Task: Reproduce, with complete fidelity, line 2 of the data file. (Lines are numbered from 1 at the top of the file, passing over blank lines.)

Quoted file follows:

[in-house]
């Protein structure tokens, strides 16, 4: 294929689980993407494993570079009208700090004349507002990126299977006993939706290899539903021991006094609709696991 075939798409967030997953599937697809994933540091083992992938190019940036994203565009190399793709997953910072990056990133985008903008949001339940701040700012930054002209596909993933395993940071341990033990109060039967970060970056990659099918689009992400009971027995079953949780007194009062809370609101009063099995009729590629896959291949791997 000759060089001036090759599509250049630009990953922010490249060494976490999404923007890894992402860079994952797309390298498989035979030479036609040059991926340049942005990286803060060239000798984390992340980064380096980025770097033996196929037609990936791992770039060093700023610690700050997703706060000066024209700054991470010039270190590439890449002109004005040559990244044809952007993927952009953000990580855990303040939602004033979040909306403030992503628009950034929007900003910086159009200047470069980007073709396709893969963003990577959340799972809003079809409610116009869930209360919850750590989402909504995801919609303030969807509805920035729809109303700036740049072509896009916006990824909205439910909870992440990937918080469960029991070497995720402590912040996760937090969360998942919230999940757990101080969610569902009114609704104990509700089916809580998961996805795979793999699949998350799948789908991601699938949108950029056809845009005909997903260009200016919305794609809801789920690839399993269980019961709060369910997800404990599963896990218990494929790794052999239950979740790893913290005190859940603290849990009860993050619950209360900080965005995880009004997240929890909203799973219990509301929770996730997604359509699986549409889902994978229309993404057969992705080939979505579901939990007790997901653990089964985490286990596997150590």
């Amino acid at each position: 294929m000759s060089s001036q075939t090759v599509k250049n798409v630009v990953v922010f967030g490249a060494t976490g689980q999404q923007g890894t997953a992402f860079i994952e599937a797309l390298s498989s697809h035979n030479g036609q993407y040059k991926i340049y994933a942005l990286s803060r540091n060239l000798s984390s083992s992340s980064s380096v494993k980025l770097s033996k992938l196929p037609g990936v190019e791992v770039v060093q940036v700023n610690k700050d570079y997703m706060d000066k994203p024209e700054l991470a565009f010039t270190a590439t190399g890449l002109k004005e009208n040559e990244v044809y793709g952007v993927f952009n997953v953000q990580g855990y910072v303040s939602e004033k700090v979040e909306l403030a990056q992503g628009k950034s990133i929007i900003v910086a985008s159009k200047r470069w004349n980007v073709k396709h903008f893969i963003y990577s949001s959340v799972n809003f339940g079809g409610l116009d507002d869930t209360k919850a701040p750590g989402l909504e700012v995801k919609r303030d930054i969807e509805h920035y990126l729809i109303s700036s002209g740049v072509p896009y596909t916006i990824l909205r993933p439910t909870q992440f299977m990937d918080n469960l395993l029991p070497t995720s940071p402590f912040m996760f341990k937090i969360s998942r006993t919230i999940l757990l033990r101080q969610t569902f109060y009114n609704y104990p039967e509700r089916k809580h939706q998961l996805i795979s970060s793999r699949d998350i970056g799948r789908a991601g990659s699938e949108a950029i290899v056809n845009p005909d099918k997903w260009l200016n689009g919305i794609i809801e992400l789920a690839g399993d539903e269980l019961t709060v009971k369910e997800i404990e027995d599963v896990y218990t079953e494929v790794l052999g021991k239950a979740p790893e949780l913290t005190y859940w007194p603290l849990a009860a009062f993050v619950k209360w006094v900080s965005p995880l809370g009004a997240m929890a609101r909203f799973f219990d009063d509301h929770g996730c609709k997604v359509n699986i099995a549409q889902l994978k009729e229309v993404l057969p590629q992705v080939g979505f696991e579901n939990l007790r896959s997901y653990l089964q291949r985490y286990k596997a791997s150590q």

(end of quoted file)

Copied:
């Protein structure tokens, strides 16, 4: 294929689980993407494993570079009208700090004349507002990126299977006993939706290899539903021991006094609709696991 075939798409967030997953599937697809994933540091083992992938190019940036994203565009190399793709997953910072990056990133985008903008949001339940701040700012930054002209596909993933395993940071341990033990109060039967970060970056990659099918689009992400009971027995079953949780007194009062809370609101009063099995009729590629896959291949791997 000759060089001036090759599509250049630009990953922010490249060494976490999404923007890894992402860079994952797309390298498989035979030479036609040059991926340049942005990286803060060239000798984390992340980064380096980025770097033996196929037609990936791992770039060093700023610690700050997703706060000066024209700054991470010039270190590439890449002109004005040559990244044809952007993927952009953000990580855990303040939602004033979040909306403030992503628009950034929007900003910086159009200047470069980007073709396709893969963003990577959340799972809003079809409610116009869930209360919850750590989402909504995801919609303030969807509805920035729809109303700036740049072509896009916006990824909205439910909870992440990937918080469960029991070497995720402590912040996760937090969360998942919230999940757990101080969610569902009114609704104990509700089916809580998961996805795979793999699949998350799948789908991601699938949108950029056809845009005909997903260009200016919305794609809801789920690839399993269980019961709060369910997800404990599963896990218990494929790794052999239950979740790893913290005190859940603290849990009860993050619950209360900080965005995880009004997240929890909203799973219990509301929770996730997604359509699986549409889902994978229309993404057969992705080939979505579901939990007790997901653990089964985490286990596997150590």